What Bug Is That? The guide to Australian insect families.

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The Hybotidae were segregated from the Empididae s.l. recently. See Chvala (1983) and Sinclair and Cumming (2000) for discussion.

Adult Hybotidae are often found along streams in various forested habitats, on leaves and seeps, although some taxa are associated with heathland vegetation and littoral habitats. Adults are predacious, and take various arthropod prey, although some visit flowers to take nectar, and some are know to feed on pollen (Chvala 1976). Adults of several species form 'relict' mating swarms (Chvala 1983).


Body length 1-6 mm. Adults generally of stout build, and usually with brown to black and sometimes yellow cuticle. Head usually spherical, with large compound eyes, usually narrowly dichoptic in both sexes, but sometimes holoptic in both sexes. Antennae usually inserted in middle of head, scape small and bare, pedicel globular with circle of setae, and postpedicel 1-3-segmented, and often with arista like terminal segment. Proboscis short to elongate; palpus usually large and setose. Thorax strongly built; mesonotum sometimes greatly arched and domelike. Legs often raptorial. Fore tibia with distinctive ventral tubercle near base. Wings of varied shape, with Sc incomplete, costa ending at wing apex, Rs originating well distad of level of origin of crossvein h, R4+5 unbranched. Abdomen subcylindrical, usually elongate. Male terminalia rotated 45Deg to 90Deg to the right and often asymmetrical. Female oviscapt often with apical papillae.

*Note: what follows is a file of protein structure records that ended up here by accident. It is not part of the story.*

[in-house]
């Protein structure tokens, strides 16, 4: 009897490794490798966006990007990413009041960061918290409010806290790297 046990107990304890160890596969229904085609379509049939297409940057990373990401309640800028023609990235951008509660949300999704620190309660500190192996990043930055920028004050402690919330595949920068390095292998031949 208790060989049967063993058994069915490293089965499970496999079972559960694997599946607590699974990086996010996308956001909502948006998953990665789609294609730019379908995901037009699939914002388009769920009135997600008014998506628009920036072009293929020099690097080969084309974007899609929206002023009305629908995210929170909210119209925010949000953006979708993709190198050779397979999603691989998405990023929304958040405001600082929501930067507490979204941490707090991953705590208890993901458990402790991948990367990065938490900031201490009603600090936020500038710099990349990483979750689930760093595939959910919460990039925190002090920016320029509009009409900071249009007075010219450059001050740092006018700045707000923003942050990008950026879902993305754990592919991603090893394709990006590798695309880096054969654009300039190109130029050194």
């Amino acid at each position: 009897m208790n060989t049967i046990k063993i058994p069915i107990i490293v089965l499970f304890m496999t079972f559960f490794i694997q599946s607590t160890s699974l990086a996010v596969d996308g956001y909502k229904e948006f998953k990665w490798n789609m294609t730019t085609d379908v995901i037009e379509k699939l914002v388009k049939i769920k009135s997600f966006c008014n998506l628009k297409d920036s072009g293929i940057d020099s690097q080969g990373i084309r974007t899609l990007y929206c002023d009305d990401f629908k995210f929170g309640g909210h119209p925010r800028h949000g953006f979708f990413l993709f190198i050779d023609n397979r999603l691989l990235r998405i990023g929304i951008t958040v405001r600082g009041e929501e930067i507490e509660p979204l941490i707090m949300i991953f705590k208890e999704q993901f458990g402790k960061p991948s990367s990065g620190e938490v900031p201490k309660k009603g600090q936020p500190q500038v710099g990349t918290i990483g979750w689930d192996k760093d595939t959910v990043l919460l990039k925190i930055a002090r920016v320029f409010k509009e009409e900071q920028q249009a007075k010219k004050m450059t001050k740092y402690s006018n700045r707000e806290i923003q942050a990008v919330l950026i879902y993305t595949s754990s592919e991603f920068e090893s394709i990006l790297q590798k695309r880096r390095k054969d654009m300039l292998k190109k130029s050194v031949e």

The larvae are maggot-like and predacious, and occur in moist soil, decayed wood and other vegetation and dung, and in aquatic habitats (see Dyte 1967). Nothing is known of immature stages of the Australian fauna.


The family Empididae comprises the following three subfamilies, all with representatives in Australia: Ocydromiinae, Hybotinae and Tachydromiinae. See Cumming & Sinclair (2000) for key to major groups.

Ocydromiinae. This subfamily includes Apterodromia , with four apterous and eight fully winged Australian species and other genera such as Ocydromia (Sinclair & Cumming 2000).

Hybotidae. Members of this subfamily often have a greatly arched mesonotum and holoptic eyes with enlarged dorsal facets on both sexes. The genera Hybos and Syneches occur in the Australian fauna.

Tachydromiinae. This subfamily has cell dm absent and neither R4+5 nor M forked so that all veins run without branching to the wing margin. The Australian fauna is highly speciose but almost totally undescribed. Two  narrow-bodied cursorial genera that rarely fly, Drapetis and Tachydromia , are frequently found on tree trunks and other vegetation. At least one undescribed species of Platypalpus , with large raptorial mid legs bearing an apical tibial spine, is known from females only, suggesting that it might be parthenogenetic.